If you have your premiums deducted from your Social Security benefits, and the increase in your benefits for 2020 will not be enough to cover the Medicare Part B increase, then you may pay less than the standard Part B premium. Otherwise, you may pay the standard Part B premium of $144.60. You'll also pay the standard Part B premium of $144.60 (or higher) if:
- You enroll in Part B for the first time in 2020.
- You don't get Social Security benefits.
- You're directly billed for your Part B premiums.
- You have Medicare and Medicaid, and Medicaid pays your premiums.
- Your modified adjusted gross income as reported on your federal income tax return from two years ago is above a certain amount.*
The table below shows what you'll pay if you're in this group.
|If you file an individual income tax return with income that is: ||If you file a joint income tax return with income that is: ||If you file an income tax return as married filing separately with income that is: ||Monthly premium in 2019:|
|$87,000 or less ||$174,000 or less ||$875,000 or less ||$144.60|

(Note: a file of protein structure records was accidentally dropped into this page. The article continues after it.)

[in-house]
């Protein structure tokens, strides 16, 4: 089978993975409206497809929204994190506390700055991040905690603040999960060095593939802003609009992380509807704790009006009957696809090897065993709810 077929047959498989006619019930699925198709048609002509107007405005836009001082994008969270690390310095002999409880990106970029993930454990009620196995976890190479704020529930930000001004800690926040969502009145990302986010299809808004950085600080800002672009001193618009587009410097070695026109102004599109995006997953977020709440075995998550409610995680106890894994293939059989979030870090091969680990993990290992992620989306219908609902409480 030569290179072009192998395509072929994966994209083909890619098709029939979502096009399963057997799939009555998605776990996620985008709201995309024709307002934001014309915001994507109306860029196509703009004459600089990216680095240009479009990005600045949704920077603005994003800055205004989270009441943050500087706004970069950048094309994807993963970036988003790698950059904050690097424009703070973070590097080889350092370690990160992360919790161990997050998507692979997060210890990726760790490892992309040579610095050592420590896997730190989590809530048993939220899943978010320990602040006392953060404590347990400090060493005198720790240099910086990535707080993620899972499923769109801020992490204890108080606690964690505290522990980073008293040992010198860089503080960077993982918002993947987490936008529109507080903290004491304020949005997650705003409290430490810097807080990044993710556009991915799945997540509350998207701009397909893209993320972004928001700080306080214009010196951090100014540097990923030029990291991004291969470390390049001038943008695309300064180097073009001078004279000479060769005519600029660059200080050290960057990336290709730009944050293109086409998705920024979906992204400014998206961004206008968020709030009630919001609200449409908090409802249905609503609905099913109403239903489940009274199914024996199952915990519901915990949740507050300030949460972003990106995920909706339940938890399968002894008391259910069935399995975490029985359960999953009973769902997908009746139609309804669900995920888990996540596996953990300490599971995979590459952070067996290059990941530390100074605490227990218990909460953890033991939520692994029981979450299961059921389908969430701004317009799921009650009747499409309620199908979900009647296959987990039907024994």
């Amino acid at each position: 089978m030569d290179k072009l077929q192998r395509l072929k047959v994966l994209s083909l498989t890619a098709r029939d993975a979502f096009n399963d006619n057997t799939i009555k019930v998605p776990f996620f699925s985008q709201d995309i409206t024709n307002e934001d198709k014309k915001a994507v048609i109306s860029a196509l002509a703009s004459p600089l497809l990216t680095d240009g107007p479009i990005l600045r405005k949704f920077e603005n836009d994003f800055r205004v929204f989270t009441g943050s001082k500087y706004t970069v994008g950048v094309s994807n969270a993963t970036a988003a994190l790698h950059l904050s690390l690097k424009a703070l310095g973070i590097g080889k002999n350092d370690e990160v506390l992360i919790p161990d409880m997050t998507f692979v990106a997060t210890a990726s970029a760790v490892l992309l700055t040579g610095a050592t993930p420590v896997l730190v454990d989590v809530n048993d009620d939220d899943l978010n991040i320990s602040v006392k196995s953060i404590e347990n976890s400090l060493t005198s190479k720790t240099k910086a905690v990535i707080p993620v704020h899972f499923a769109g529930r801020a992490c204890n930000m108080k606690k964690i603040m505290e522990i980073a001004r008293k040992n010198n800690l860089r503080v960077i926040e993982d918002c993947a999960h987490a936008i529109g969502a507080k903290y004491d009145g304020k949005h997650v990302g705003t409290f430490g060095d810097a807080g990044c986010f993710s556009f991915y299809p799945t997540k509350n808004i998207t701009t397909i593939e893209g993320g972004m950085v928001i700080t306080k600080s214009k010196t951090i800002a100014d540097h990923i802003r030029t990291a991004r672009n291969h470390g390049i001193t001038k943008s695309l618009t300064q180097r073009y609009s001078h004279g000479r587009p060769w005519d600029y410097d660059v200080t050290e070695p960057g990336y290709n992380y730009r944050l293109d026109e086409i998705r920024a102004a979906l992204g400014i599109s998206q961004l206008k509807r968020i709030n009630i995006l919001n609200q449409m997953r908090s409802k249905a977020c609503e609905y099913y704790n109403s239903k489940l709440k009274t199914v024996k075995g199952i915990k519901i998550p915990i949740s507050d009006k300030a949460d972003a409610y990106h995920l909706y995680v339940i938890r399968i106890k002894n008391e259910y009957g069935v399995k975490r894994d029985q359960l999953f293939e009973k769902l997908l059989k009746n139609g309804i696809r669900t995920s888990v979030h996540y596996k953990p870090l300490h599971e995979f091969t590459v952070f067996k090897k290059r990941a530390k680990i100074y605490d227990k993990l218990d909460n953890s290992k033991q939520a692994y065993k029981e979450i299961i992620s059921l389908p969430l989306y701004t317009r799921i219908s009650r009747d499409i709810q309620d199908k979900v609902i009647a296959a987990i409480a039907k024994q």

|above $87,000 up to $109,000||Above $174,000 up to $218,000 ||N/A ||$202.40|
|above $109,000 up to $136,000 ||Above $218,000 up to $272,000 ||N/A ||$289.20|
|above $136,000 up to $163,000 ||Above $267,000 up to $320,000 ||N/A ||$376.00|
|above $163,000 and less than $500,000 ||Above $326,000 and less than $750,000 ||Above $87,000 and less than $413,000||$462.70|
|$500,000 and above ||$750,000 and above ||$413,000 and above||$491.60|
*Beneficiaries with higher incomes have paid higher Medicare Part B premiums since 2007. To determine if you're subject to income-related premiums, the SSA uses the most recent federal tax return provided by the IRS. Generally, the tax return you filed in 2019 (based on 2018 income) will be used to determine if you will pay an income-related premium in 2020. You can contact the SSA at (800) 772-1213 if you have new information to report that might change the determination and lower your premium.
Since Original Medicare doesn't cover every type of medical care, and you'll have to pay deductibles and coinsurance, you may want to buy a Medicare supplemental insurance (Medigap) policy.
Copyright 2006-2019 Broadridge Investor Communication Solutions, Inc. All rights reserved. To the extent that this material concerns tax matters, it is not intended or written to be used, and cannot be used, by a taxpayer for the purpose of avoiding penalties that may be imposed by law. Each taxpayer should seek independent advice from a tax professional based on his or her individual circumstances.